"No, Snow! Don't Mess with Traditional Story-Telling! It's Been Focus-Grouped, and It Works!!"
I approached Mirror Mirror with some trepidation. It's the sort of movie that curdles my gray matter—taking a traditional fairy-tale and updating it for modern audiences, with anachronisms, modern slang and catch-phrases, a fractured fairy-tale denying its origins and playing "hip." Also, it's a Julia Roberts vehicle and I don't "buy" Roberts in anything but comedic roles (which this one is).
But the other choice was to see Wrath of the Titans, for which I had no desire (Really? They're trying to make a franchise out of that one?) and so it was the "Snow White" knock-off, even though the prospect seemed rather Grimm.
Brett Ratner, it was being directed by an inspired choice—Tarsem, who vaulted from R.E.M. music videos toThe Cell,* then rebounded with a fine film no one bothered to see,The Fall. I'd passed on his Immortals last year (though I plan to watch it on video sometime soon, now that it's out), but, as Tarsem can do some visionary work, he just might be able to pull it off.
not only for sets and costumes, but also how to frame them for maximum effect is combined with a breezy comedy style that is never idle, and never hangs for a laugh, so that not only is the frame full, but the soundtrack as well, with one overhanging punch-line that crowds through before each cut.
Moulin Rouge!-ish goofy slap-dashery in which nothing is sacred except the movie's own internal rules of play, stopping just short of the Python-line of anarchy. There is no single accent in place to latch onto geographically, except for some Anglo-Saxonisms—indeed, Arnie Hammer's Prince Alcott of Valencia, is pure American, but does it with such Ivy-League bravado that you accept he's a prince.
Ms. White (an Audrey Hepburn-esque Lily Collins—Phil's kid) is the daughter of The King (Sean Bean**), who is murdered (unbeknownst to all) by his new step-wife The Queen (Roberts), who then rules the Kingdom into the ground, while White awaits taking the throne on her 18th birthday (that is, if the Queen ever permits it). Instead, she spends it going out to see what's become of her Father's legacy and is distressed to learn there's no singing and dancing in the streets (as she remembers) but begging and poverty instead. This causes a political debate in the family, leading to Snow being banished by The Queen to be dispatched by her lackey Brighton (played with Costello-ish consternation by Nathan Lane).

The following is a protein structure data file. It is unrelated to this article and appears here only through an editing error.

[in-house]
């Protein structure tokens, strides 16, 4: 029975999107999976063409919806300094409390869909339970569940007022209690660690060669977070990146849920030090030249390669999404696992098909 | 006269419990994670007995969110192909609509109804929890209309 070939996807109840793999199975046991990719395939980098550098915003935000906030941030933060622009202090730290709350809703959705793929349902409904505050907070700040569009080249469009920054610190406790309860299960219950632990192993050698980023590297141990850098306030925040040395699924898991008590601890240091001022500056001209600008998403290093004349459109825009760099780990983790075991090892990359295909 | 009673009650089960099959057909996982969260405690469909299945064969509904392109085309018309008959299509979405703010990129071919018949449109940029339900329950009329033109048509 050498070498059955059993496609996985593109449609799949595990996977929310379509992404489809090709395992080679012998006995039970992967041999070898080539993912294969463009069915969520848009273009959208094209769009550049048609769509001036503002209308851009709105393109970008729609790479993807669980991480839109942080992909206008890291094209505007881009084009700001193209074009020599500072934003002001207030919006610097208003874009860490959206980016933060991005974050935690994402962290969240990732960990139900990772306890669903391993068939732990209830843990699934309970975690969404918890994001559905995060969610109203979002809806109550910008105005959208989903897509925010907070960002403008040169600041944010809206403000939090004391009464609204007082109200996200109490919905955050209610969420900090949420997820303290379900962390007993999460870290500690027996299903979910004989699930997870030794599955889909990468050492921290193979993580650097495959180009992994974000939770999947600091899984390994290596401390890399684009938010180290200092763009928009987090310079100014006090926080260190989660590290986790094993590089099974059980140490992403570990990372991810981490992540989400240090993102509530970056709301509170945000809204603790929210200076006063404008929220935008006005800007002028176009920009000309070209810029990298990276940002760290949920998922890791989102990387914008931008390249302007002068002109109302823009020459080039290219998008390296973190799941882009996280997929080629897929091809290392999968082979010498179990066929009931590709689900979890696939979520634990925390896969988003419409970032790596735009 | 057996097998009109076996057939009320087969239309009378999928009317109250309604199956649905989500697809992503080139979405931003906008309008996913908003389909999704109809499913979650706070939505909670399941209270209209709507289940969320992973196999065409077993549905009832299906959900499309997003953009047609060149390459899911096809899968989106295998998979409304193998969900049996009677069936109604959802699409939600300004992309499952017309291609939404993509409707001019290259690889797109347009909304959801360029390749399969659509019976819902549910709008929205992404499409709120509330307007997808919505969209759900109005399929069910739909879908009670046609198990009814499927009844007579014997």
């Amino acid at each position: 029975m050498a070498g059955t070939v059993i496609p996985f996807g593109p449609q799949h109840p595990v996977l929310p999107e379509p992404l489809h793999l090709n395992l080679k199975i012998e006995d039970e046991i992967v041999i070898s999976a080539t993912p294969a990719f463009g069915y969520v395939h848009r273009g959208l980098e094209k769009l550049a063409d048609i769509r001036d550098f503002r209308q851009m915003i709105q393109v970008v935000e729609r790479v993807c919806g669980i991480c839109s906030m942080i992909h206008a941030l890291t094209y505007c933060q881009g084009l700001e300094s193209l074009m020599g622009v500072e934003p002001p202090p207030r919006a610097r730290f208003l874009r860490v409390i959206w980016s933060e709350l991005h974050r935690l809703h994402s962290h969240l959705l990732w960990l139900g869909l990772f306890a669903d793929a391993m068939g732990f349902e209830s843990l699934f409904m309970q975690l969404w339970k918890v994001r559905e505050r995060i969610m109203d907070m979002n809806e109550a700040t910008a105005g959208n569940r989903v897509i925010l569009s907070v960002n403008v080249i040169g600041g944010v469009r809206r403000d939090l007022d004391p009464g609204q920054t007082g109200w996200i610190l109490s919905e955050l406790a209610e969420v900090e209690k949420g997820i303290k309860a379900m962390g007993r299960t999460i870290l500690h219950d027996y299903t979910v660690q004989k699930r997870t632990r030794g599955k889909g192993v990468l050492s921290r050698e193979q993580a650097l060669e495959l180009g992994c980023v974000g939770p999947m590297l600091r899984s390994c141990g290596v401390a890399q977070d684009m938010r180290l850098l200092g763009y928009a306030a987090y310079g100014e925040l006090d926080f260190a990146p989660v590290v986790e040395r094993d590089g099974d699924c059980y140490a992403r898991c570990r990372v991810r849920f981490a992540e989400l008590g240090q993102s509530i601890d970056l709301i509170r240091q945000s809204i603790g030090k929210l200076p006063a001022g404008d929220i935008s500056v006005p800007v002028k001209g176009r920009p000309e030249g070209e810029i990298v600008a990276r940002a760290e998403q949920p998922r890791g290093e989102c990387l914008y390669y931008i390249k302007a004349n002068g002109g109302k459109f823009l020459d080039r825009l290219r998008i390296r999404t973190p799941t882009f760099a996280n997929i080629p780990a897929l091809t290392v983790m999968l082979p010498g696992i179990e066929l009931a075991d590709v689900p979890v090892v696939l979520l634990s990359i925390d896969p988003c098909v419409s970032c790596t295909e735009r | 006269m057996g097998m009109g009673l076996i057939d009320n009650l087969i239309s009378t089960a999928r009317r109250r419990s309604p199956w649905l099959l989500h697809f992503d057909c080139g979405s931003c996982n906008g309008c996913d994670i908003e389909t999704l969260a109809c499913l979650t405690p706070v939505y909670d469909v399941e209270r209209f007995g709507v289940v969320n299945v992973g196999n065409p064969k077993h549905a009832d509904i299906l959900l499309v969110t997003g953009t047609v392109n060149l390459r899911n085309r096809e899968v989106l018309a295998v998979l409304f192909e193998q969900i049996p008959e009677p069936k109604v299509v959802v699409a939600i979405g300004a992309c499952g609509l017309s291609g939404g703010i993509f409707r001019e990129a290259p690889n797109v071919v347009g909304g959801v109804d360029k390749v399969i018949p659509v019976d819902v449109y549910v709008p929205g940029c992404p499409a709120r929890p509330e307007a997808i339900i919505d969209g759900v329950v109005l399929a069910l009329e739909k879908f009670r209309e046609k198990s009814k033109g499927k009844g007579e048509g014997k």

The Social Network, and decidedly better than being cocooned in make-up for J. Edgar, one thinks though that he is doomed to play scions), who is accosted by highwaymen...who just happen to be The Seven politically incorrect Dwarves (Napoleon, Half-pint, Grub, Grimm, Wolf, Butcher, and...Chuck, played with gruff zeal distinctively, by Jordan Prentice,Mark Povinelli, Joe Gnoffo, Danny Woodburn, Sebastian Saraceno, Martin Klebba,and...Ronald Lee Clark, all threatening to steal the show, as well—"beats workin' in a mine," as one of them says). Before long, everybody's path is crossed once or twice, along with swords and stars in lovers' eyes.
in its cartoonish way, it works in live-action, as well as when Disney goes sassy these days with classic tales, and, given the edge by Tarsem's crack sense of timing and way of knowing no bounds in design and camera moves (and Alan Menken's Mickey-Mousing*** score doesn't hurt in that regard, either) the effect is somewhat the same.
The music video in the End Credits, which shows how Tarsem throws things
in from left field, as in this "Bollywood" style sequence.
Another example of Tarsem's work—a cheeky gladiator themed Pepsi commercial,
featuring Enrique Eglesias, Beyonce, Britney Spears and Pink, with the music of Queen.
** Is there something in Sean Bean's contracts that stipulates that any character he plays not make it to the last reel? The last movie I saw where one of his characters survived was The Martian.
*** © Disney Corporation. I use this in the musical definition of the term (not in its "common, inferior" usage) where the music follows the action on-screen precisely, as in notes that follow foot-steps, say. And now this joke is a bit ironic as, this year, Mr. Mouse is in the public domain. So, now, I can make that animated cartoon of "Maus" starring Mickey.